So, what makes a product characteristic "key"?

Designating a selected product characteristic as "key" is a matter of company policy. Some companies have criteria that are very rigorous, and some have more qualitative criteria. In some companies, the designation of "key" is related to the severity rating in the Design FMEA. In others, it is related to a combination of severity and occurrence ratings. In still others, it is left up to the design team, without objective criteria. It is important for this topic to be discussed and agreed upon by the individual company. There is no universal standard that defines the criteria for designating key product characteristics for all industries.

How are key product characteristics used in FMEA?

In order to understand how key product characteristics are used, we need to take up the subject of Process Control Plans. The following paragraph is from chapter 6 of Effective FMEAs.

A Process Control Plan (PCP) is a "summary description" of the methods used in the manufacturing environment to minimize variation and control product and process characteristics in order to ensure capability and stability of the manufacturing process. It is a structured approach for the design, selection and implementation of control methods, and reactions to problems with the manufacturing and assembly operations when they do occur.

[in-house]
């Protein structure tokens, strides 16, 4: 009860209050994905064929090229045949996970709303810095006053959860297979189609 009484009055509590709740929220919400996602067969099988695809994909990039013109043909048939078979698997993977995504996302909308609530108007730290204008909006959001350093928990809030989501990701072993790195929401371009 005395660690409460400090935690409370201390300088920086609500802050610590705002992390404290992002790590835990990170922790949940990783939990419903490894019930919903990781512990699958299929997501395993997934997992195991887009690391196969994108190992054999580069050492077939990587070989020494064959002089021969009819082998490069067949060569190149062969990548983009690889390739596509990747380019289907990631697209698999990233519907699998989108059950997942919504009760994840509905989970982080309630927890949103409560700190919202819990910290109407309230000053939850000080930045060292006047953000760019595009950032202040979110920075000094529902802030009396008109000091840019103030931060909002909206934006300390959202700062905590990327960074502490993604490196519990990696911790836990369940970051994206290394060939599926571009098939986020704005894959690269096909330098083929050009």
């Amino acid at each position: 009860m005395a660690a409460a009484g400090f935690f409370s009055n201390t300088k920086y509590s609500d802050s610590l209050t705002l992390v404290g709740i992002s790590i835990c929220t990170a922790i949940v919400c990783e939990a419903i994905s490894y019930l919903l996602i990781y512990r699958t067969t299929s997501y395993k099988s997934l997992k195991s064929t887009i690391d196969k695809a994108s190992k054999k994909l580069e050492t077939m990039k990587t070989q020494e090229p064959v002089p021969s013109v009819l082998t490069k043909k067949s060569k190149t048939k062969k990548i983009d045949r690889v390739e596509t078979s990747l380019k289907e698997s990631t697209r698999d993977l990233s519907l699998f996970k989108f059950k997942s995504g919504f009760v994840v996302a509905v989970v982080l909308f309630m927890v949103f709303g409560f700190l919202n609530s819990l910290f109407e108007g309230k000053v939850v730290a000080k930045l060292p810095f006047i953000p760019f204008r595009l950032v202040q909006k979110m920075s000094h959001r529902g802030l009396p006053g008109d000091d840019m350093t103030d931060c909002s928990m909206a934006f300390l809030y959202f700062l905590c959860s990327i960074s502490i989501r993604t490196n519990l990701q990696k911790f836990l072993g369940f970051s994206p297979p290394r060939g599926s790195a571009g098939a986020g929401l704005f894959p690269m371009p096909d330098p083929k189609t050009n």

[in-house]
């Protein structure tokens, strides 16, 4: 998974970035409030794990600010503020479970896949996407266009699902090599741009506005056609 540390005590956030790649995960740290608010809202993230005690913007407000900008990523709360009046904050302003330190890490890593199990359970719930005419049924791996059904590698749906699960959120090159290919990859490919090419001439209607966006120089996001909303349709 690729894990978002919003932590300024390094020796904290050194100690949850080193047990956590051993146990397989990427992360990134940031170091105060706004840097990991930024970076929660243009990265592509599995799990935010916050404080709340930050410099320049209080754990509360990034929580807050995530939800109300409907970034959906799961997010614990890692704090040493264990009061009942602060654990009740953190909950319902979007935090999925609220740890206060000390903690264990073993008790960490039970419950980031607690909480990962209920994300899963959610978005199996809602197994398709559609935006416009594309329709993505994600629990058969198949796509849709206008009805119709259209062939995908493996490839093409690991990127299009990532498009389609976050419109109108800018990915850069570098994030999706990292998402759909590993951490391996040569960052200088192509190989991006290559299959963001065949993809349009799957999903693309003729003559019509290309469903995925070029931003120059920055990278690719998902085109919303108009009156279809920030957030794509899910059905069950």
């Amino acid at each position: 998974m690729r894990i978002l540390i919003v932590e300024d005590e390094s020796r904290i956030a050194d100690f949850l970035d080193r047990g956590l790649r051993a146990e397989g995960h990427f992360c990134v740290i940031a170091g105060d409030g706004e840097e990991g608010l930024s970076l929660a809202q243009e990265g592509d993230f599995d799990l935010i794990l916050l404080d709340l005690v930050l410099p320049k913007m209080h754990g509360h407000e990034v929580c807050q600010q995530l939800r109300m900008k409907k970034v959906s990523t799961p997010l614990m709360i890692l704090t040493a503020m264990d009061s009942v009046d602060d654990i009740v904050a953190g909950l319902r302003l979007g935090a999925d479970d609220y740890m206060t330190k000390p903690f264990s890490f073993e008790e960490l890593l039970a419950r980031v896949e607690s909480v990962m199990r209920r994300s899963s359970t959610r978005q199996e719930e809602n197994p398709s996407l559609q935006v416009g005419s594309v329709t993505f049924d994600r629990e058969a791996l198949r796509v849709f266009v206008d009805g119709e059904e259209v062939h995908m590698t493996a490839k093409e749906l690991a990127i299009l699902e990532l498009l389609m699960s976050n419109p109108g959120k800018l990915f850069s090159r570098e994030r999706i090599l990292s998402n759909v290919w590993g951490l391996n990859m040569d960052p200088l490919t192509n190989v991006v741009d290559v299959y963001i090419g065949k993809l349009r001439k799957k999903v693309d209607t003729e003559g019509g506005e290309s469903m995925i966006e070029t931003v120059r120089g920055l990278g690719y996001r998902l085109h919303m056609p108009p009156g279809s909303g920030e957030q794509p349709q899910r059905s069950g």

Key product characteristics are input to the Process FMEA. This can be done by entering product characteristics into the Process Flow Diagram worksheet, which is part of the preparation for Process FMEAs. Key product characteristics are also input to the Process Control Plan, and are entered into one of the Process Control Plan columns.

For more information about Process Control Plans see the FMEA Corner article in issue #179, and stay tuned to the next article in FMEA Corner, which will explain how key process characteristics are used in Process FMEAs.

Example of application of key product characteristics